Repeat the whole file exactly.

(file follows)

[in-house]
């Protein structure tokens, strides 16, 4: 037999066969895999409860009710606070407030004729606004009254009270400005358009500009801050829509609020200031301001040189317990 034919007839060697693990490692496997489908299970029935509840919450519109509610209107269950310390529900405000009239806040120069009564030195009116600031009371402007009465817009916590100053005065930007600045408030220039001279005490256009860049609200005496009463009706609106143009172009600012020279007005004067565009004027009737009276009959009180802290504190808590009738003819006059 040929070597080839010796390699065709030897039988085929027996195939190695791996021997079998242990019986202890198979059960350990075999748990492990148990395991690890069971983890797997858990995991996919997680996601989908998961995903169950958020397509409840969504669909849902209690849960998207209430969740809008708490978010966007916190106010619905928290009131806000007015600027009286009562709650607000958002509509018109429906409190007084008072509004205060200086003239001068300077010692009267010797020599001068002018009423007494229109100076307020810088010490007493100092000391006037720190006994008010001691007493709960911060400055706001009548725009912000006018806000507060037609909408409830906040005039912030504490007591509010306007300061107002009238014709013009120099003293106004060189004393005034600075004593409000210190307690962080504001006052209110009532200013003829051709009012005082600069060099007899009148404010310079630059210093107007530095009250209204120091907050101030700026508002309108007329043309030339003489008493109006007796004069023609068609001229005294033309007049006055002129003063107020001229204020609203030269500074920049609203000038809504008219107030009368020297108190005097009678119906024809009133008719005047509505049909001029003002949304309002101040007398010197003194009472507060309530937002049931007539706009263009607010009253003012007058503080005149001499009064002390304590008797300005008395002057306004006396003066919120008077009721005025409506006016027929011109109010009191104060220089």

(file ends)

[in-house]
């Protein structure tokens, strides 16, 4: 037999066969895999409860009710606070407030004729606004009254009270400005358009500009801050829509609020200031301001040189317990 034919007839060697693990490692496997489908299970029935509840919450519109509610209107269950310390529900405000009239806040120069009564030195009116600031009371402007009465817009916590100053005065930007600045408030220039001279005490256009860049609200005496009463009706609106143009172009600012020279007005004067565009004027009737009276009959009180802290504190808590009738003819006059 040929070597080839010796390699065709030897039988085929027996195939190695791996021997079998242990019986202890198979059960350990075999748990492990148990395991690890069971983890797997858990995991996919997680996601989908998961995903169950958020397509409840969504669909849902209690849960998207209430969740809008708490978010966007916190106010619905928290009131806000007015600027009286009562709650607000958002509509018109429906409190007084008072509004205060200086003239001068300077010692009267010797020599001068002018009423007494229109100076307020810088010490007493100092000391006037720190006994008010001691007493709960911060400055706001009548725009912000006018806000507060037609909408409830906040005039912030504490007591509010306007300061107002009238014709013009120099003293106004060189004393005034600075004593409000210190307690962080504001006052209110009532200013003829051709009012005082600069060099007899009148404010310079630059210093107007530095009250209204120091907050101030700026508002309108007329043309030339003489008493109006007796004069023609068609001229005294033309007049006055002129003063107020001229204020609203030269500074920049609203000038809504008219107030009368020297108190005097009678119906024809009133008719005047509505049909001029003002949304309002101040007398010197003194009472507060309530937002049931007539706009263009607010009253003012007058503080005149001499009064002390304590008797300005008395002057306004006396003066919120008077009721005025409506006016027929011109109010009191104060220089």